Like that staple opening of so many films, it began with a funeral. On 12 October 1307, James of Molay, Master of the Temple, was one of a number of distinguished personages who held the cords of the pall spread over the coffin of Catherine of Courtenay, wife of Charles of Valois, brother of King Philip the fair of france, during her funeral ceremony in the cathedral of notre-Dame in Paris. Molay’s role was an entirely appropriate reflection of his status and importance: he was the head of a great military order with preceptories (also known as commanderies) and estates in every country in latin christendom, an order which for nearly two centuries had taken a leading role in the war against the Islamic enemy both in the East and in Iberia. He was, indeed, a figure of European stature, consulted by the pope and apparently trusted by the French king, the most powerful monarch in the west. Yet, by 24 October, Molay was a prisoner of that same king and had confessed to the inquisitor of france that he was, in fact, the master of an institution which had betrayed the Christian faith.
The trial of the Templars is one of the most sensational events of the high middle ages. Contemporaries expressed astonishment when, on the 13th, the day after the funeral, all the members of the order in france were suddenly arrested and accused of what amounted to the renunciation of the faith that they were supposed to be defending with their lives. They had, the french government alleged, all been received into the order in ceremonies in which they denied christ, spat on a crucifix and engaged in obscene kissing with their receptor and, thereafter, they had been obliged to take part in acts of sodomy with other brothers and to worship idols.
All large and privileged ecclesiastical institutions were, of course, likely to come into conflict with secular powers at some stage in their history, especially as rulers sought to develop their administrations and to maximise their financial returns. Nicholas Morton shows that clashes were sometimes unavoidable. Hermann of Salza, Master of the Teutonic Knights, for example, tried and failed to tread a middle path between Emperor Frederick II and Pope Gregory IX in 1229, yet the pope, intent on pursuing his own agenda, had no sympathy for the awkward position of the Master, apparently having already decided that the Teutonic Knights were imperial partisans. Yet, both the Teutonic Knights and the Hospitallers avoided the fate of the Templars, perhaps because they were more difficult to attack. Bernard Schotte (historian connected to the city of Brugge (Bruges)) has found evidence that Hospitallers as well as Templars took part in the Flemish rebellion against France in 1302–3, a humiliating experience for the french crown, which involved the severe defeat at the battle of Kortrijk (Courtrai) on July 11 1302.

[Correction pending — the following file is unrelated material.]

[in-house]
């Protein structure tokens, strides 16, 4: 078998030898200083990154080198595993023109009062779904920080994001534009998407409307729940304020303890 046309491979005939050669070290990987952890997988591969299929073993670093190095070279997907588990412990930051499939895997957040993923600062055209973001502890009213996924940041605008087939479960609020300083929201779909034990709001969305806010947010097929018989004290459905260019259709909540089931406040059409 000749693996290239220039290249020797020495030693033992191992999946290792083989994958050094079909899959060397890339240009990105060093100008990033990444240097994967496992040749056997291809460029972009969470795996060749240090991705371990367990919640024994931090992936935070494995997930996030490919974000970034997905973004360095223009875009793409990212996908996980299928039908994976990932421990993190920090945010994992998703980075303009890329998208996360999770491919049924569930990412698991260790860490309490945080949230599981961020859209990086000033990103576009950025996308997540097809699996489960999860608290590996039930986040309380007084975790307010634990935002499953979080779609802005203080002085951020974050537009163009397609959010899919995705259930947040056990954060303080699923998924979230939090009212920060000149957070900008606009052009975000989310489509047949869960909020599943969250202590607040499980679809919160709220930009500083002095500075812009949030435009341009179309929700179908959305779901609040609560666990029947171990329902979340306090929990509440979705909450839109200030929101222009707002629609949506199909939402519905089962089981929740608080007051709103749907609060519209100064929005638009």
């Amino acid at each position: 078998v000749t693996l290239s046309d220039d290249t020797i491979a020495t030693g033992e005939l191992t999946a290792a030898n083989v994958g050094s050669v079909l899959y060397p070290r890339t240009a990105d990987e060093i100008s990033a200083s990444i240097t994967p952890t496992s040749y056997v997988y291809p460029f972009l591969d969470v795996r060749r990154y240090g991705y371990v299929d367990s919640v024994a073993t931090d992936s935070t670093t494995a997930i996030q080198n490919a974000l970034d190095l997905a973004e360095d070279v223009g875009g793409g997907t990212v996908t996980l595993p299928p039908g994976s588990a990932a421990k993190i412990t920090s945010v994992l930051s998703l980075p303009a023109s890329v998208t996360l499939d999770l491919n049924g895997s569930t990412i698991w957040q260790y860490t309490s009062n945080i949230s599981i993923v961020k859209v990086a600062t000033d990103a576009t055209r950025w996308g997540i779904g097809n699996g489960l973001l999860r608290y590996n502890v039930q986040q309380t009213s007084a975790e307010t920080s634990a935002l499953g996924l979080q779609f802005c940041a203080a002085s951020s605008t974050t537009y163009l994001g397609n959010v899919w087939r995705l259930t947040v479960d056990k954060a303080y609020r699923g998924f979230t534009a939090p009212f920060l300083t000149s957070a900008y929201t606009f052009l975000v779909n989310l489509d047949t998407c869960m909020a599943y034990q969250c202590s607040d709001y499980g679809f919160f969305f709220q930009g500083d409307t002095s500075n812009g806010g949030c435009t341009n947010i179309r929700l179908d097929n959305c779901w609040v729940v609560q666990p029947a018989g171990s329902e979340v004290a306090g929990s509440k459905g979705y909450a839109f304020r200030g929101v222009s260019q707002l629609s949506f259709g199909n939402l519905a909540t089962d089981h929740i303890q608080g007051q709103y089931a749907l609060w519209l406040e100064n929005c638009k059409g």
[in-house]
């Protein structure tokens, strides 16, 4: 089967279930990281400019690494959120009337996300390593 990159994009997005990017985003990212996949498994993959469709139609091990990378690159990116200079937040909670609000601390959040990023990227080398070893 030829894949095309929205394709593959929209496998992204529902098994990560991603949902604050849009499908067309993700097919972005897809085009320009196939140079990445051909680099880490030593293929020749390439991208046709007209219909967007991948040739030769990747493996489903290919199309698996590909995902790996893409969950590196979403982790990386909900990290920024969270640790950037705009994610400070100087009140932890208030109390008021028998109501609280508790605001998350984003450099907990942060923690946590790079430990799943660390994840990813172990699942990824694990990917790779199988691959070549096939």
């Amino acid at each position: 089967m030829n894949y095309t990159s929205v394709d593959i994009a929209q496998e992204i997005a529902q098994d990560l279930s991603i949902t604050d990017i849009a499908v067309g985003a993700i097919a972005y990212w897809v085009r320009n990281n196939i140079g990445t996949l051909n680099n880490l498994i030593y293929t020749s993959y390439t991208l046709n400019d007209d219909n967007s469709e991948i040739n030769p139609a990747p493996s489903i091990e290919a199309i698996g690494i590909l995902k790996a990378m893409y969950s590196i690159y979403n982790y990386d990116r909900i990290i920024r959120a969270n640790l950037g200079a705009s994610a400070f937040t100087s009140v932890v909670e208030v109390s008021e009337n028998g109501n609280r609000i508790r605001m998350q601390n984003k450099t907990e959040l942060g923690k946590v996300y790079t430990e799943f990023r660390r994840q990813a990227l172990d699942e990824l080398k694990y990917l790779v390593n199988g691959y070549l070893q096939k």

A political explanation for the French government’s attack on the Temple, has, however, always been a minority view. Until relatively recently, when there has been a shift of emphasis towards an analysis of Philip IV’s religious and, indeed, superstitious beliefs, it has been more usual to seek the answer in the financial difficulties of the French government. While the confessions are perhaps the most eye-catching of the evidence generated, the trial records can be used to elucidate other themes. Dale Streeter challenges the assumption that the reign of Philip the fair saw a seismic shift in the balance of power between Church and State, pointing out that the king still needed papal co-operation, as can be seen by the creation in 1308 of a papal commission and diocesan tribunals.
Since the 1970s, there has been increasing scholarly interest in the trial, and a series of books and articles have widened scholars’ understanding of causes of this notorious affair, its course and its aftermath. However, many gaps in knowledge and understanding remain. What were the Templars doing in the months and years before the trial? Why did the king of France attack the Order? What evidence is there for the Templars’ guilt? What became of the Templars and their property after the end of the Order? This book collects together the research of both junior and senior scholars from around the world in order to establish the current state of scholarship and identify areas for new research. Individual chapters examine various aspects of the background to the trial, the financial, political and religious context of the trial in France, the value of the Templars’ testimonies, and consider the trial across the whole of Europe, from Poland and Cyprus to Ireland and Portugal. Rather than trying to close the discussion on the trial of the Templars, this book opens a new chapter in the ongoing scholarly debate!